The events in this story take place about three years before those of Murder In Absentia.
Felix is hired to deal with some strange sanitation issues.
I pushed the burnt body with the toe of my boot. The charred remains shifted, slid, turned over. The face was still barely recognisable, as the burns were from the legs up. Or whatever that remained of the legs, that is, the charred femurs were sticking out of the stumps of black flesh that used to be a person.
“We are certainly on the right track, then,” I said to Milon. I didn’t know who the dead man was prior to his agonising demise, but from what remained of his tunic and the dagger lying next to him I guessed he had the honour of being my predecessor in this task. We continued down the sewer tunnel, walking amidst the human effluence and decaying organic matter floating lazily in the dark waters.
I had a guess at what we were tracking down, and had made my best efforts to prepare for it. Or second best efforts. If I was right, the best course of action would have been to drop a note with the vigiles on my rapid way out of town. But that would mean not getting paid, and not getting paid meant not eating, and worse – not drinking.
So here I was. Up to my ankles in foul smelling sewage, accompanied by a large ex-gladiator who obviously suffered too many blows to the head, armed with my dagger and leading a recalcitrant goat.
I should have gotten a sheep.
It started a few weeks ago, in the Subvales. Being the Subvales – the slums and stews of Egretia, with its large tenements housing the poor and the foreign – nobody cared.
A child gone missing. A slave found dead, bitten by animals. A drunkard mumbling about monsters in the public latrines.
Until one time, when it hit people who matter. When rival gangs clashed… let me back up for a minute. You’re not from here, right? I better explain a few things. Our people are superstitious, you see. We attribute our success to the gods, and in particular to Fortuna who has always graced our fair city. But it’s not just the big gods, the numina, oh no. There are gods everywhere. Every house and every family have their lares and di penates; every place and aspect of life is controlled by the shapeless, faceless divinities whose presence is felt but not seen. The word itself – numen – means a nod of the head, as if the gods are making their presence known by nodding at you.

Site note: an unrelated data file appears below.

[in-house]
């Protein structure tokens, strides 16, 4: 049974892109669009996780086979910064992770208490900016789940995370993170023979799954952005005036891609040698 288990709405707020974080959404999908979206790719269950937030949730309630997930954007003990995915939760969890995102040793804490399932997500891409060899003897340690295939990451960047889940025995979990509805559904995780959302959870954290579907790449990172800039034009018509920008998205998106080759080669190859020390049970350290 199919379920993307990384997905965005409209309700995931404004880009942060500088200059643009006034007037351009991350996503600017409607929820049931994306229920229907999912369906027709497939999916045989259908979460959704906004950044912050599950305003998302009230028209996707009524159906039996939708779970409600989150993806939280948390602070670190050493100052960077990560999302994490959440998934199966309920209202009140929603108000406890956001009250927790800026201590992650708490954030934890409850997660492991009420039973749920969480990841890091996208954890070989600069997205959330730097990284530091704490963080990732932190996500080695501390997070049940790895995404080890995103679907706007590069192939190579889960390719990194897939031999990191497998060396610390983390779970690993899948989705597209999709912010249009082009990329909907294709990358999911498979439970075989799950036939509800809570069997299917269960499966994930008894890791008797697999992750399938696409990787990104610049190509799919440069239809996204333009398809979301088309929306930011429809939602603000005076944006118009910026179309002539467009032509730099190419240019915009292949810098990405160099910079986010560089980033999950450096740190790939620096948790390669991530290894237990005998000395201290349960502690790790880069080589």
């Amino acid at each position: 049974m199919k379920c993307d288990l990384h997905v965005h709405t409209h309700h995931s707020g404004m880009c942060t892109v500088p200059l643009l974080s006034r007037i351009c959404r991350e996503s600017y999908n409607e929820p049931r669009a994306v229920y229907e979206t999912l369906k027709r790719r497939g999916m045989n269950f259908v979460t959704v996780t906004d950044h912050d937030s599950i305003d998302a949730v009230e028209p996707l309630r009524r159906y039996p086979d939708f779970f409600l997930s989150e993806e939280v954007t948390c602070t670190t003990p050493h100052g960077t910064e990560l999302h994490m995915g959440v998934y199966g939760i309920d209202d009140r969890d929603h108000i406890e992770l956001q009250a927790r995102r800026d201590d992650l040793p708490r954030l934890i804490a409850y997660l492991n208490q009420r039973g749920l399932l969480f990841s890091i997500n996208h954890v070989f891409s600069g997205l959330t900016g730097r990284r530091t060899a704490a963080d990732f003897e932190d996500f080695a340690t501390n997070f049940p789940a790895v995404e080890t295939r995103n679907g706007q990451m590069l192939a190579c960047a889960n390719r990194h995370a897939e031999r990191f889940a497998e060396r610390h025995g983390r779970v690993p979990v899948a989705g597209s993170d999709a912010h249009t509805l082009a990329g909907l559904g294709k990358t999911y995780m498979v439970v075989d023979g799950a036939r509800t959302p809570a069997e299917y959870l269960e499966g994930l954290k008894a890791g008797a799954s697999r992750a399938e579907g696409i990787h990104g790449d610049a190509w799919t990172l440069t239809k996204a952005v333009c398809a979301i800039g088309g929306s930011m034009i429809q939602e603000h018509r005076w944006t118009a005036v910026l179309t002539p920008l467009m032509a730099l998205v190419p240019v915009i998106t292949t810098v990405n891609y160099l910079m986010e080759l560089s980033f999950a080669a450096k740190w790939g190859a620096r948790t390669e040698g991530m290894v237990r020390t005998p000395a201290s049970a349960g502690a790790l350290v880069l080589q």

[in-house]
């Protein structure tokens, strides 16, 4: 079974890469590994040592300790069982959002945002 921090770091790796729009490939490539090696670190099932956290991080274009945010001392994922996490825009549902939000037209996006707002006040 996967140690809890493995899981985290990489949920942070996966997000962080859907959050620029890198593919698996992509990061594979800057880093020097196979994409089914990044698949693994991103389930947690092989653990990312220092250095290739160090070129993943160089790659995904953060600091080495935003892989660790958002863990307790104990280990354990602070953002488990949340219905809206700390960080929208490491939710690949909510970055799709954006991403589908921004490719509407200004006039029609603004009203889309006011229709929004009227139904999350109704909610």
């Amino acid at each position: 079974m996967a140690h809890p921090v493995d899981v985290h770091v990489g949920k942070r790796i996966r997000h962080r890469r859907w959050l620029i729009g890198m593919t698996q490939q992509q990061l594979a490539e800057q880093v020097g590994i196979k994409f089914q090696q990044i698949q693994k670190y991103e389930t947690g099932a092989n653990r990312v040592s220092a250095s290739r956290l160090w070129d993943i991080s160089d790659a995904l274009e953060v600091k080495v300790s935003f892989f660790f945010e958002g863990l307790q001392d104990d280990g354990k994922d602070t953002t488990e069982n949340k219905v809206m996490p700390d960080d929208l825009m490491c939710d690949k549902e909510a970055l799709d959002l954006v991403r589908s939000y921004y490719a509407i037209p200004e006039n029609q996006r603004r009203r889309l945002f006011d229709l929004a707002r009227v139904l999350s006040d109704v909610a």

But I digress. These gods, like I said, are everywhere. Crossroads, for example. And in honour of the crossroad lares, we have crossroad colleges who are supposed to take care of the local god. But in places like the Subvales, these are often no more than drinking dens for local gangs that run protection rackets and other, less savoury, operations. Or perhaps because these intersections are less than salubrious, then their gods are so too and the colleges for them just reflect that.
Anyroad, when brutes from one crossroad college invade the territory of another college, violence ensues. And one day when a tough from the college at the intersection of the Clivus Condivi and the Clivus Calathus wandered down the street a bit too far and went into a public latrine next to the college at the intersection with the Clivus Sandaliarius, the members of the rival college decided to teach him a lesson.
A gang of them quickly left their establishment in various stages of inebriation, and walked in to the latrine after the rival member. Normal citizens disappeared like piss in a public bath. The gang cornered the sitting man, pinned him down. They decided to have some fun with him by way of teaching him a lesson, and managed to turn him over and push his head into the latrine seat hole.
And proceeded to gang rape him. The man was screaming, of course. Insults and threats at first, and then just incoherently in pain. But when the third assailant was busy with his rear end, the man suddenly let out a horrid scream, which ended abruptly.
The gang paused. Drew back from the suddenly limp man, who remained on his knees with his head still stuck down the latrine. One of them kicked him, and the body rolled to the floor of the latrine. It was headless – a charred and mangled stump where its neck ended.
And so came my commission. None of the members of the college wanted to go down to the sewers to find out what was hiding in there. It was not in their nature to appeal to the vigiles, even if the vigiles would have listened to them. So they found someone desperate enough for cash, and paid him to resolve the problem.
The goat was getting antsy. It refused to move, and considering she was the bait I found it improper that she should walk behind me.
“Let’s swap,” I told Milon. “I’ll hold the torch, and you carry the stupid thing. When I give the command you throw it. Understood?”
He blinked twice before nodding. Obviously Crassitius thought this whole thing was suicide, and didn’t risk any of his better possessions on this case.